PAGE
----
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Free West Papua mural on Cavenagh St in Darwin painted over

March 12, 2017

Free West Papua mural on Cavenagh St in Darwin painted over

Painters paint over the Free West Papua mural on Cavenagh St. PICTURE: Ivan Rachman

KIERAN BANKS, NT News March 12, 2017 1:15pm

A FINAL protest to save a mural dedicated to the persecuted women of West Papua failed to prevent the piece of cultural art from being destroyed.

The mural, a sign of friendship between indigenous Australians and West Papuans, was half painted over last week.

The remainder of the mural was covered yesterday morning and protester Cindy Watson said 10 people tried to save the artwork, to no avail.

The mural was painted on a brick wall at the intersection of Cavenagh and Bennett streets in June 2015 but Ms Watson said “pressure” from Indonesia to remove it had been strong ever since. She said it was particularly disheartening to lose the mural on the day Darwin marched for International Women’s Day.

Cindy Watson holds up a West Papua flag while painters behind her paint over the Free West Papua mural on Cavenagh St. PICTURE: Ivan Rachman

“Whilst there’s a lot to celebrate with the things that women have achieved, there’s a lot to still struggle for and right on this day the remainder of an Aboriginal and West Papua friendship mural was wiped out,” she said.

“We wanted the mural to stay. It was not only a symbol of friendship, it was a piece of art, cultural art, and under pressure publicly from Indonesia it was completely wiped out.”

Ms Watson said more needed to be done to help the women of West Papua.

“We are working on more murals and on International Women’s Day we need not only to celebrate but we need to stand up for the voiceless people and that is the women of West Papua.”

West Papua friendship mural censored after strong pressure from the Indonesian Consulate

The censored Freedom Mural.


Saturday, March 11, 2017

The West Papuan Friendship Mural in the Darwin CBD, which has become a poignant symbol of solidarity between the people of West Papua and Australia, was half painted over on March 4 after strong pressure from the Indonesian Consulate.

The mural was painted in June 2015 as part of a week of action in solidarity the West Papuan struggle for independence from Indonesia.

In June last year, the ABC revealed that the owners of the building, Randazzo properties, had asked the artists to paint over it as a "matter of urgency" following the application of "external pressures". Randazzo later denied this happened.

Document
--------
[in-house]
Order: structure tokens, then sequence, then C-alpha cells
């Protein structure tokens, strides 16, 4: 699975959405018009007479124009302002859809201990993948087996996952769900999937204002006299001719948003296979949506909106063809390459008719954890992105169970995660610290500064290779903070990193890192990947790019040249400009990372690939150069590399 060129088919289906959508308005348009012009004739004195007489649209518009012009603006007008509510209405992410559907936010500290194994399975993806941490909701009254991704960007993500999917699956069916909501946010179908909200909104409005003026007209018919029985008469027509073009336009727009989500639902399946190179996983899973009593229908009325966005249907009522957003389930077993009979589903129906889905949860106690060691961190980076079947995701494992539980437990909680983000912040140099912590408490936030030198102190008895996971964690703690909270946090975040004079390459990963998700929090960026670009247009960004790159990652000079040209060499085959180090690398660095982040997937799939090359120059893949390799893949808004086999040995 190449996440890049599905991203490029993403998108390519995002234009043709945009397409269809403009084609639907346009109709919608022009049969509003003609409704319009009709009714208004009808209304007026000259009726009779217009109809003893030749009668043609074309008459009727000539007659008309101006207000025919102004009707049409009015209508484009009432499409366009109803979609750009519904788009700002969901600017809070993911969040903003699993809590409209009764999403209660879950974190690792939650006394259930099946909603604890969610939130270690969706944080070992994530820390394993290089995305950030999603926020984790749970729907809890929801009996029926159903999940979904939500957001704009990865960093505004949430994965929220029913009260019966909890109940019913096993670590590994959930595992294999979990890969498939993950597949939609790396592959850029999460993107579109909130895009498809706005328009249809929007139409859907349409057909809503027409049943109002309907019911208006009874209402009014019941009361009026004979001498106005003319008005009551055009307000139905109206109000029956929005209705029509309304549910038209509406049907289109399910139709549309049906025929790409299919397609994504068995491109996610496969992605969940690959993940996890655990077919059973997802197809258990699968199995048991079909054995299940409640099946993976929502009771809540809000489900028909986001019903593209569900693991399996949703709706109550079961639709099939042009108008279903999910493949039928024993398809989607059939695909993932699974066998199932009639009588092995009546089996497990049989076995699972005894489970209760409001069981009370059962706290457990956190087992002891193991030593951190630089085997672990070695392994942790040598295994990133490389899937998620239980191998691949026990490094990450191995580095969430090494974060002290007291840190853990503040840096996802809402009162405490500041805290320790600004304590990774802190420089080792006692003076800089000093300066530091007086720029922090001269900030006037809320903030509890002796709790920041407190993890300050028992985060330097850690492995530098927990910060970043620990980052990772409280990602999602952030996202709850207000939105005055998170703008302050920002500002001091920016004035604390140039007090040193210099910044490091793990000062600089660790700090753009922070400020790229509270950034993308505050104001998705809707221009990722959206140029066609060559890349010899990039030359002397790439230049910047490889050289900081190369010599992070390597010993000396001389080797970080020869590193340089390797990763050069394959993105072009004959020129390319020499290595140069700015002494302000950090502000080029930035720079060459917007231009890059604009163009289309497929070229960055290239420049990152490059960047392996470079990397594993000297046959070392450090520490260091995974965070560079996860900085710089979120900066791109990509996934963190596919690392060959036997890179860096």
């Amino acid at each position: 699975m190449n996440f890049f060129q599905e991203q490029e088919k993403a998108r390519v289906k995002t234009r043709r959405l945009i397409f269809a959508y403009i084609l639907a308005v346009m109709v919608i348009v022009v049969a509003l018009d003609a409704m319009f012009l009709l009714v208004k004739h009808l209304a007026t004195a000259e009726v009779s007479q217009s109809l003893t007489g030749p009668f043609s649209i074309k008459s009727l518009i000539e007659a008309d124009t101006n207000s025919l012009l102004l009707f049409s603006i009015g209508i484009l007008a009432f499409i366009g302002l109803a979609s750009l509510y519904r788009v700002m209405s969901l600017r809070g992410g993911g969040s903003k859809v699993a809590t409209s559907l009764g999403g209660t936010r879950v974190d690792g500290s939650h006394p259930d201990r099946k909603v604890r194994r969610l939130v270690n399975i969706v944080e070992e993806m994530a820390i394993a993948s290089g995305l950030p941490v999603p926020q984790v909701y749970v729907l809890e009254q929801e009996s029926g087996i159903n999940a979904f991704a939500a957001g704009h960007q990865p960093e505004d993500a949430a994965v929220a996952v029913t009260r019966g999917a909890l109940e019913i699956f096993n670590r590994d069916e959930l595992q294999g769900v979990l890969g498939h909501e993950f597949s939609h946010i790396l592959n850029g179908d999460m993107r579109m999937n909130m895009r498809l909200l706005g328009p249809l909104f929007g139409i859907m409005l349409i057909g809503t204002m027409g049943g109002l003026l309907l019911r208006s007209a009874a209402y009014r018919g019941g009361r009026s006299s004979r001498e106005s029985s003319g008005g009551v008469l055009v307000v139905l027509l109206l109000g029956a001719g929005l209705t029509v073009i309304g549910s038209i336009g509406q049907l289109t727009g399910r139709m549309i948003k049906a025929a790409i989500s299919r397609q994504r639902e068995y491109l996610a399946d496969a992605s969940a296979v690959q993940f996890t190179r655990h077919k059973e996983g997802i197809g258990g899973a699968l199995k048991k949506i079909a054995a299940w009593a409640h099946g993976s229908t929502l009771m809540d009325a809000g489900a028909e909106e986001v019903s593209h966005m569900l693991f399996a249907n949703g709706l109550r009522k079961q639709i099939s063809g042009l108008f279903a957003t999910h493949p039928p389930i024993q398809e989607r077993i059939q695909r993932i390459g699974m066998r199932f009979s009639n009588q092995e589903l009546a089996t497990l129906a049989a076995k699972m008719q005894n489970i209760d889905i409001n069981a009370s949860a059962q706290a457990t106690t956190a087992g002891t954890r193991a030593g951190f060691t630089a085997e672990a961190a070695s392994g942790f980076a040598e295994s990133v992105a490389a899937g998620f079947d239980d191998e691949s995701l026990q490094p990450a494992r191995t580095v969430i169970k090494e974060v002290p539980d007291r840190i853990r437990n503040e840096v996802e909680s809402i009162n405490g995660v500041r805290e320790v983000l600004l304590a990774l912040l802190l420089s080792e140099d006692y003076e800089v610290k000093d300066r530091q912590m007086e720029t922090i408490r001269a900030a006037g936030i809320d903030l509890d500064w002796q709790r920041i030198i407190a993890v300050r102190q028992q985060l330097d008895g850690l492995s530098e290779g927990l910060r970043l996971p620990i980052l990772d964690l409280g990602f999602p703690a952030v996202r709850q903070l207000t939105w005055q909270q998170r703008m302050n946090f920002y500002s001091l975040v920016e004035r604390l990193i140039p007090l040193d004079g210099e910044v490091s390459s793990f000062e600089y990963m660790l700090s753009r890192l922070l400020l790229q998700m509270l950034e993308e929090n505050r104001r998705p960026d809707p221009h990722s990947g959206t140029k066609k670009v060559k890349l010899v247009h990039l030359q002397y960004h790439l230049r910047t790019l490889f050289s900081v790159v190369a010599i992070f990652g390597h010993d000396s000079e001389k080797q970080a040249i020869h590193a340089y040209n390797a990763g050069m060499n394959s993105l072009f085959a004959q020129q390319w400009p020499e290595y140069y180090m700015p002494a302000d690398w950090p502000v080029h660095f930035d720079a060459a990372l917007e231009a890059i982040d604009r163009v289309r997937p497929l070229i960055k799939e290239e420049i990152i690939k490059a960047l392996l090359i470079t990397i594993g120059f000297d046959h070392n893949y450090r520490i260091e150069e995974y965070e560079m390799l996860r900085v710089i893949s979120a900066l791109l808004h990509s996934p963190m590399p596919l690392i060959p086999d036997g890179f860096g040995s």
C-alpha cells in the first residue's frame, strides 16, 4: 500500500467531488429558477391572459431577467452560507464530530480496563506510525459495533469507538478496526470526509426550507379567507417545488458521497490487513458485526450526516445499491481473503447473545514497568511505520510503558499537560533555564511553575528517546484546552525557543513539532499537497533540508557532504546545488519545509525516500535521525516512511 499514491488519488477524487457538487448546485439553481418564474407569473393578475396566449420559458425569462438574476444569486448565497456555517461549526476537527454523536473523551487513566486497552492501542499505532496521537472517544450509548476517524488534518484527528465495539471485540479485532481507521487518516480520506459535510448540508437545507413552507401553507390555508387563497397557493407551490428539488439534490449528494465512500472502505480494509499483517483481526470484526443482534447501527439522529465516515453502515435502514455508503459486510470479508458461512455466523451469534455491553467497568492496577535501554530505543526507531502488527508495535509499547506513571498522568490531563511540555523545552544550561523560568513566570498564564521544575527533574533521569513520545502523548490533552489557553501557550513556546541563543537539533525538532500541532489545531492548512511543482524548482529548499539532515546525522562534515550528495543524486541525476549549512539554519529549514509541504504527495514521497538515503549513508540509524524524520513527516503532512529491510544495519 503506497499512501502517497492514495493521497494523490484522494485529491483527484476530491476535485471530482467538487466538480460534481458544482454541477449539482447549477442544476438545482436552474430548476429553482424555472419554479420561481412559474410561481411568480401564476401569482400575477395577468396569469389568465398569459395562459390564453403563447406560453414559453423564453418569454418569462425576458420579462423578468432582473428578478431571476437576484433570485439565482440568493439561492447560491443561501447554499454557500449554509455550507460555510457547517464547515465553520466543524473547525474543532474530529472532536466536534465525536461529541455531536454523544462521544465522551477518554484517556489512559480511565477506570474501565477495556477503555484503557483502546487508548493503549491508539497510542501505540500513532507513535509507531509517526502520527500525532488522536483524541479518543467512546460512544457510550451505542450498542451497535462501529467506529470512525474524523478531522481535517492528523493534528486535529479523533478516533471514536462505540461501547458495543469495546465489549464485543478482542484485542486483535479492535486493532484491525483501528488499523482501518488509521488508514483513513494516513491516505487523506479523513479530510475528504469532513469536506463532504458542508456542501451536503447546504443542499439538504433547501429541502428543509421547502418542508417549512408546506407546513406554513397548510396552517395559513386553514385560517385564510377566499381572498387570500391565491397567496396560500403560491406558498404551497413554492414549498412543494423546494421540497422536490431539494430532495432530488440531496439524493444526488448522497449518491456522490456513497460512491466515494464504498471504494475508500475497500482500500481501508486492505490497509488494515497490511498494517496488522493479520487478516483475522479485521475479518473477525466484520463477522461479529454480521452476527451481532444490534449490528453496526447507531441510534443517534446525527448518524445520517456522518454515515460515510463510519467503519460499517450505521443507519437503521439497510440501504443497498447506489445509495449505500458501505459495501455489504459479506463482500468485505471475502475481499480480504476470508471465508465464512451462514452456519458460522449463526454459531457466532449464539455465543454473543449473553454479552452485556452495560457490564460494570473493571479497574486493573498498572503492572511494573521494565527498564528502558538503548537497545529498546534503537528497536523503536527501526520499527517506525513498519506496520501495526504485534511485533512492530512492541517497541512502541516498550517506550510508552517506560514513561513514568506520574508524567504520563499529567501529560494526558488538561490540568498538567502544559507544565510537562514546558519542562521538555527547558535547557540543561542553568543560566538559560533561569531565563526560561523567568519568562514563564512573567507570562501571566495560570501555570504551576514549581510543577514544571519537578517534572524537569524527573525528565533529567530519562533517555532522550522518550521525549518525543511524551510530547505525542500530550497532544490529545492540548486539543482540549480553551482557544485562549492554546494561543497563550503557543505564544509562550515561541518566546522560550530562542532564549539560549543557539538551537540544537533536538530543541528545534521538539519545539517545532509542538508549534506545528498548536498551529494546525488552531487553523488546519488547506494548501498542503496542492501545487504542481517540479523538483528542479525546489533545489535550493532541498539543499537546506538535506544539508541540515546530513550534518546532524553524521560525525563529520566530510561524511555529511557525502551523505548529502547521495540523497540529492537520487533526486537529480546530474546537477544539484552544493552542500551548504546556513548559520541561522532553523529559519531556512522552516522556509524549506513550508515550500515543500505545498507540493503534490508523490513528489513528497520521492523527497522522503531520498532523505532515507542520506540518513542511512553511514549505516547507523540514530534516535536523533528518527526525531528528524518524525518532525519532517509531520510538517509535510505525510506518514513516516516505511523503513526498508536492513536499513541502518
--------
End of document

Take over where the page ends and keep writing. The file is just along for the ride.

In an email obtained by the ABC, an employee for Randazzo told a representative from the artist group: "Due to some external pressures I have been asked to see the wall painted out as a matter of urgency and have started putting things in place."

Activists from Australians for a Free West Papua told the ABC they had been told by the same Randazzo Properties employee that the "external pressure" was the Indonesian consulate in Darwin.

The Indonesian Consul in Darwin, Andre Siregar, said while he had not been in contact with the wall’s owner, he had written to the Northern Territory Government in August 2015 to register his opposition to the depiction of the West Papuan flag.

At the time Larrakiah elder June Mills said: "People cannot raise the West Papuan flag in West Papua — they are killed, or if not killed, jailed, or severely punished in some form.

"So we’ve painted the flag here, in solidarity with the Aboriginal flag — we are both recognising the struggle, and the real issue is they want that gone, because they don’t want the message out, they’re suppressing the information about what is happening in West Papua."

At the time of writing, half the mural had been painted over, but before it could be destroyed completely, local Free West Papua activists quickly repainted it with the words “You can’t cover up genocide”.

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Australian News

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